Beat Stress with Exercise
No activity can top regular exercise when it comes to helping deal with stress. Stress can often be the result of the “fight or fight” reaction. During this reaction our bodies enter a state of high arousal, but often without a proper release of this energy our bodies can stay in this state for hours at a time. Exercise is often found to be the best way to dissipate this excess energy, especially for those with a more sedentary job.
It’s a great idea to channel your energy into some sort of exercise such as going for a brisk walk, a run, a bike ride or though participating in an active sport. It isn’t necessary to join a gym or a health club, since exercise take many forms from taking your dog for a walk to dancing at home to your own music.
Experts recommend exercising at a moderate intensity for at least 30 minutes on most days of the week. There are many reasons to do so, as exercise not only helps to improves health and reduces levels stress, but it also relaxes tense muscles and helps with sleep. Exercising causes the release of chemicals called endorphins into your bloodstream, which help to make you feel relaxed and happy. This regular release of endorphins can be an extremely useful tool for fighting depression and anxiety, as well as for helping to keep your weight in check, reduce the risk of heart conditions and stroke, managing high blood pressure, diabetes and even back pain. All in all, fit people are usually much better able to handle the long-term effects of stress without suffering ill health.
Types of Exercise
swimming, jogging, cycling, aerobics classes or videos, and dancing are all great forms of exercise. Choosing an activity you enjoy makes exercising much more fun, and will help you keep up with it in the long run.
It can also be a good idea to vary your activities to avoid becoming bored with your exercise routine. For example if you typically exercise inside, try an outdoor activity.
Exercising should be fun, as it’s difficult to keep up with an exercise program that isn’t very enjoyable. Exercising with a partner or a friend can encourage you to keep it up longer, and try activities that will make you forget you’re exercising, such as roller-skating or flying a kite.
If you find yourself making excuses, try writing them down and assessing each one. Your excuses might be:
Not having the time or money.
Not being the sporty type, or inexperienced at exercise.
Not enjoying exercise.
Being too old, tired, overweight, or self-conscious.
Not having any facilities close by.
However, exercise shouldn’t be boring and doesn’t have to take place at a gym or on a treadmill. Everyone should be able to exercise for free without leaving the house or having a particular skill. Keep in mind how much better you feel after exercising, and always remember to warm up before a workout and to cool down afterwards to avoid injury.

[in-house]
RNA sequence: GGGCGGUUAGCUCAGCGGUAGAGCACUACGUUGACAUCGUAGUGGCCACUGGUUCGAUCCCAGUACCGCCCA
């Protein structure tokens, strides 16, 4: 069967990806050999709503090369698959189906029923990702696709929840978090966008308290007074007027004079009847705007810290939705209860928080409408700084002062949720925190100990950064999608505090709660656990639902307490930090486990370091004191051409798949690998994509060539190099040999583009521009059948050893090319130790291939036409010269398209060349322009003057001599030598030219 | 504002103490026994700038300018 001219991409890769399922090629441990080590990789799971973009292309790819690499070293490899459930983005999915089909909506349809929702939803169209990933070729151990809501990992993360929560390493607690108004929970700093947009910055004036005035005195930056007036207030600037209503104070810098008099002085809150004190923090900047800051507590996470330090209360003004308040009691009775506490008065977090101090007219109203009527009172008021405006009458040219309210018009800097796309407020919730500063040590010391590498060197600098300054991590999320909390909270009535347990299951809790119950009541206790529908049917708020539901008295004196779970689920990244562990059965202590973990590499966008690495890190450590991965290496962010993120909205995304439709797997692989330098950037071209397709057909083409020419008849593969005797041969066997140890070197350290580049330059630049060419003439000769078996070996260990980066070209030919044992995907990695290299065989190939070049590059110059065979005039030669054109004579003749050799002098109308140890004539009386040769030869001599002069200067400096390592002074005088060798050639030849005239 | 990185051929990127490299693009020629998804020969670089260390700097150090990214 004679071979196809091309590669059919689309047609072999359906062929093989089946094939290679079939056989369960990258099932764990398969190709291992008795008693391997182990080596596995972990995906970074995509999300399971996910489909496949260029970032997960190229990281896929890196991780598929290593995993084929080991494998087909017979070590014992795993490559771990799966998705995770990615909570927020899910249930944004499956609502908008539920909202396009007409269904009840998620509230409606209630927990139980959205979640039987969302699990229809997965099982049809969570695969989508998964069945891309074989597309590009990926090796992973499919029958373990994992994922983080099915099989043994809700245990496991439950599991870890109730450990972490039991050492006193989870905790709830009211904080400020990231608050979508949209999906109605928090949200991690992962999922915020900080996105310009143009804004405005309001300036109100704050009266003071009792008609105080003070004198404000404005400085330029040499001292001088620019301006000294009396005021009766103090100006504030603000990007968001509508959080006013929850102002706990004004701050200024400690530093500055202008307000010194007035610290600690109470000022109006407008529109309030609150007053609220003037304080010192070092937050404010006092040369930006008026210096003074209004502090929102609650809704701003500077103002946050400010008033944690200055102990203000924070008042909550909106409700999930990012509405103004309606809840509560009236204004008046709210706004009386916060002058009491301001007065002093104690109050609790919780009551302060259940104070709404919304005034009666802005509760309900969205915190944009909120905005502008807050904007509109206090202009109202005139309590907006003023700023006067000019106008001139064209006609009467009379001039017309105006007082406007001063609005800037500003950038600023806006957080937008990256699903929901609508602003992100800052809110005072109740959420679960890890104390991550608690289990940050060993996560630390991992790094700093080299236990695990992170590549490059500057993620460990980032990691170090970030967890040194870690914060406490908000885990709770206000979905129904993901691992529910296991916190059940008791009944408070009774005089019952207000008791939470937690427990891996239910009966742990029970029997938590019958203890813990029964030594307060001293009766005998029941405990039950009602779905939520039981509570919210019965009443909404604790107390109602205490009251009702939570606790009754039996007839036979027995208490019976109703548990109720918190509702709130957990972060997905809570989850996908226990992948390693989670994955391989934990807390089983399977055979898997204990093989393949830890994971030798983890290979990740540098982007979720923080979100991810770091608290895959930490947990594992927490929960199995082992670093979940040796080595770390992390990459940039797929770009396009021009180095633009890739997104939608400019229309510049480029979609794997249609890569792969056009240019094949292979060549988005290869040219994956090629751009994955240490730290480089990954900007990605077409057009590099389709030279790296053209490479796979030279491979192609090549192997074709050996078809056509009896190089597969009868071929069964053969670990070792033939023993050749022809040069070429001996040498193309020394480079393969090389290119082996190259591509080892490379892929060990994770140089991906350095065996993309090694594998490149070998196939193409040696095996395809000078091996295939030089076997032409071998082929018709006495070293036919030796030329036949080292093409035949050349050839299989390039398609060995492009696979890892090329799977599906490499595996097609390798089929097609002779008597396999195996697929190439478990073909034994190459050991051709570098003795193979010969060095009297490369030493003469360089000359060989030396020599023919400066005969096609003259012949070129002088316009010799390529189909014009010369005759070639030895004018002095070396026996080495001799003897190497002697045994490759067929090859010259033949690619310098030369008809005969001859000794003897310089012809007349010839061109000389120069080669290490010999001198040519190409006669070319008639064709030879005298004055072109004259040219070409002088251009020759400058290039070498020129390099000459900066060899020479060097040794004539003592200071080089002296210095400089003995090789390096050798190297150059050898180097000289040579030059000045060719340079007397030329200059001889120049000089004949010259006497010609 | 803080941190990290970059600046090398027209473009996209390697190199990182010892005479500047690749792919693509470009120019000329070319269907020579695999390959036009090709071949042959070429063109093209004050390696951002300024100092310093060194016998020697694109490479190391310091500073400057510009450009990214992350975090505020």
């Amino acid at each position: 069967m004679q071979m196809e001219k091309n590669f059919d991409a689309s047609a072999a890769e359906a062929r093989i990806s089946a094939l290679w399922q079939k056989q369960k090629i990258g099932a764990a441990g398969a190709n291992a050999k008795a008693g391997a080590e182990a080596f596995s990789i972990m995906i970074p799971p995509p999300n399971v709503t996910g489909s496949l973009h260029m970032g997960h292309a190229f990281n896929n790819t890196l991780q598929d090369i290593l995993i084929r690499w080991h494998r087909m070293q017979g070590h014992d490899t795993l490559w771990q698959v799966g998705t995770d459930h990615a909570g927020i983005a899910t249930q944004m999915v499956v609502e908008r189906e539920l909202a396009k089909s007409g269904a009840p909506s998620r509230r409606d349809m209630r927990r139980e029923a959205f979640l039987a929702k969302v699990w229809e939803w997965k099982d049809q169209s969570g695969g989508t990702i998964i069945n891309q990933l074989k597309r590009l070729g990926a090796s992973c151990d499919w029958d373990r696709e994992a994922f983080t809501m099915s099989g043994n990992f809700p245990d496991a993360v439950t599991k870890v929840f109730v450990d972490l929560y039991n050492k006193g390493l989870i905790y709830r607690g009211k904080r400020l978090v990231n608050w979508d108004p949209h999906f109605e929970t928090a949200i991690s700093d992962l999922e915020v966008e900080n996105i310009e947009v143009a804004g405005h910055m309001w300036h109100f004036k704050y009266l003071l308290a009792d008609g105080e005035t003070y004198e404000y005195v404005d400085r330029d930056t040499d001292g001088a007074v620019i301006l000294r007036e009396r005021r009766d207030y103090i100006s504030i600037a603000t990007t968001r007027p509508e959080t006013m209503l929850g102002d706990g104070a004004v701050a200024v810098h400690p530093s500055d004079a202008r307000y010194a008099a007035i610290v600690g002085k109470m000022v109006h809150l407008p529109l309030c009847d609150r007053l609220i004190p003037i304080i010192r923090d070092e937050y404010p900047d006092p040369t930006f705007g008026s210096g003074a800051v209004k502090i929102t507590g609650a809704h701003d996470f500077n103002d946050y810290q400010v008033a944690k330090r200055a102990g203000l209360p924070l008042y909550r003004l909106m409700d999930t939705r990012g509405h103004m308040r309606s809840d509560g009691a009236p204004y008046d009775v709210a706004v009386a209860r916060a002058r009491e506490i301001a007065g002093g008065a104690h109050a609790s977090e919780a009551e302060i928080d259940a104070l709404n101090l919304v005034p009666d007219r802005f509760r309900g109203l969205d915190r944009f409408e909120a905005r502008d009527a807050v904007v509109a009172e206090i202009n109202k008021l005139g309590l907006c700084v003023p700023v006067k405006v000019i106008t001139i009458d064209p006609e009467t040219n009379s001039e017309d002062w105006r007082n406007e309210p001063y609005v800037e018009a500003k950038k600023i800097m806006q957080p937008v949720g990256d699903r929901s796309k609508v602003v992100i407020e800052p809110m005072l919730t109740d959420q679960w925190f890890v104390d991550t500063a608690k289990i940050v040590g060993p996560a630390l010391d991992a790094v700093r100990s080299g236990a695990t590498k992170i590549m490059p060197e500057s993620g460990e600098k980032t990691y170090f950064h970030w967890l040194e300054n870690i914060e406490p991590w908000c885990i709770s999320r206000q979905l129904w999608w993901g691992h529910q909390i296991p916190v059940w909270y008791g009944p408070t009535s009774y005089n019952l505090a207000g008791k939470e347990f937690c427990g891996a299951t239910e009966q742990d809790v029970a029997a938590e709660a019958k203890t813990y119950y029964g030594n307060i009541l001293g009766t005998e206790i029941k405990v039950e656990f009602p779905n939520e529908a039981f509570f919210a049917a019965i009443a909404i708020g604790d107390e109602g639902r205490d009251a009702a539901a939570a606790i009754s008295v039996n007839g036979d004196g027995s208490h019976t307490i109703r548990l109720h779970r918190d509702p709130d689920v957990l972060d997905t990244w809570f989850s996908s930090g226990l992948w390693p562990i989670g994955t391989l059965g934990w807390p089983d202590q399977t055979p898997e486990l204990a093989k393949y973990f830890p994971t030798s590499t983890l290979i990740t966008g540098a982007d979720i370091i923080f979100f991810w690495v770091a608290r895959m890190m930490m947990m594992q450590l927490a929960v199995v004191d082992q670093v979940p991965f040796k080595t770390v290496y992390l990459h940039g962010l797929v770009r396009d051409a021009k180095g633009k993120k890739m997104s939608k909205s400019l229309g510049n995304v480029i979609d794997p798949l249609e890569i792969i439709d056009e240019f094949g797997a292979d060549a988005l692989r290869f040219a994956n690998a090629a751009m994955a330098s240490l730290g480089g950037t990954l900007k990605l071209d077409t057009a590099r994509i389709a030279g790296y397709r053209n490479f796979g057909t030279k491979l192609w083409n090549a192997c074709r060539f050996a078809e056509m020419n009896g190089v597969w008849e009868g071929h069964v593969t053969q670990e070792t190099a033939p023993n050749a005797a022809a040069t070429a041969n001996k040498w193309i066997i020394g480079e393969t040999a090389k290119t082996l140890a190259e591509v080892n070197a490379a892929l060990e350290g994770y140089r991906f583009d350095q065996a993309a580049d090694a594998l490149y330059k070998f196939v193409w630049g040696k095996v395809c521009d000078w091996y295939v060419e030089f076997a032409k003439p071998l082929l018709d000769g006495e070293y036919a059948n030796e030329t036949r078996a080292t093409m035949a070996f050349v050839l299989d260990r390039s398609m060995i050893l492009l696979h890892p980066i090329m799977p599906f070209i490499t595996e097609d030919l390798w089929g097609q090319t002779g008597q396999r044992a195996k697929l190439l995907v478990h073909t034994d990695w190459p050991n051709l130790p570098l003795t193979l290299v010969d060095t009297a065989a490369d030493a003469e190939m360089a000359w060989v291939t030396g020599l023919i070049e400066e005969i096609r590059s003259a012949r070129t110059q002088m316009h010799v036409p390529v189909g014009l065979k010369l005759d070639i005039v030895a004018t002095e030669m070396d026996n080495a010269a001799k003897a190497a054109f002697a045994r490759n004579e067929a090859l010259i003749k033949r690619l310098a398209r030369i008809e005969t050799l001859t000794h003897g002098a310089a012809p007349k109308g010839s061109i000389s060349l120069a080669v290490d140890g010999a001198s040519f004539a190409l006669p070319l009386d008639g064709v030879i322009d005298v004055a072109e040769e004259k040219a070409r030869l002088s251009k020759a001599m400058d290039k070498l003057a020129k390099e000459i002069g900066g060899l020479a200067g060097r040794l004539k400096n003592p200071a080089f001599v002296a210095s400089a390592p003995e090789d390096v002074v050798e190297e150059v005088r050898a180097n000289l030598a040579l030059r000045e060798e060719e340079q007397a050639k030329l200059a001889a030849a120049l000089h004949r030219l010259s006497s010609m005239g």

walk5Even the least fit and most busy among us are usually are able to incorporate a bit of walking into our schedules. A walking routine can be a great form of aerobic exercise. It’s free, strengthens the heart and lungs, your leg, core and back muscles. Regularly going for walks can also help to prevent osteoporosis, lower blood pressure and cholesterol, help with diabetes, and increases flexibility.
Walking for around 30 minutes on most days should be an easily achievable target for most. If possible try walking all or part of the way to work, or go for a 15 minute walk at lunchtime and go for another in the evening. As your fitness improves, you could even go for a slow jog or faster walking pace.
Opting to take the stairs instead of the elevator is a great choice that becomes automatic after a short time.
Enlightenment in natureYoga helps to reduce stress and improve strength, flexibility, coordination, circulation and posture. For those suffering from asthma it may even reduce the frequency of asthma attacks.
Yoga is an ancient Indian practice which dates back to more than 5000 years ago. Yoga, meaning union, was originally designed to lead the human spirit into union with nature. However most people today use yoga as a practice to connect the body and mind in a way that induces a sense of peacefulness and relaxation. It utilizes stretching postures, breathing, and meditation techniques to help calm the mind and tone the body.
There are many different types of yoga, but most used in the West are forms of Hatha Yoga, which is a combination of asanas (physical exercises and postures), pranayamas (breathing techniques) and meditation.
Although it is possible to learn about yoga from books and videos, the best way to learn is from attending a yoga class with an experienced teacher.
also known as tai chi ch’uan, Tai Chi is a slow form of martial art which helps to reduce stress while improving strength and flexibility.
Based on the Chinese Taoist philosophy, Tai Chi was developed for health, self-defense, and spiritual development. It combines a series of gentle physical movements and breathing techniques, allowing one to experience a meditative state. The main idea is that Tai Chi facilitates the flow of chi (“life energy”) through the body by dissolving blockages within the body and between the body and the environment. Through concentration, coordinated breathing and slow, graceful body movements, practicing Tai Chi aims to increase well-being.
It has more recently been found that Tai Chi has physiological and psychosocial benefits and promotes balance control, flexibility, and cardiovascular fitness in patients with chronic health conditions.
Tai chi is practiced by people all over the world and, as with yoga, is best to learn from an experienced teacher.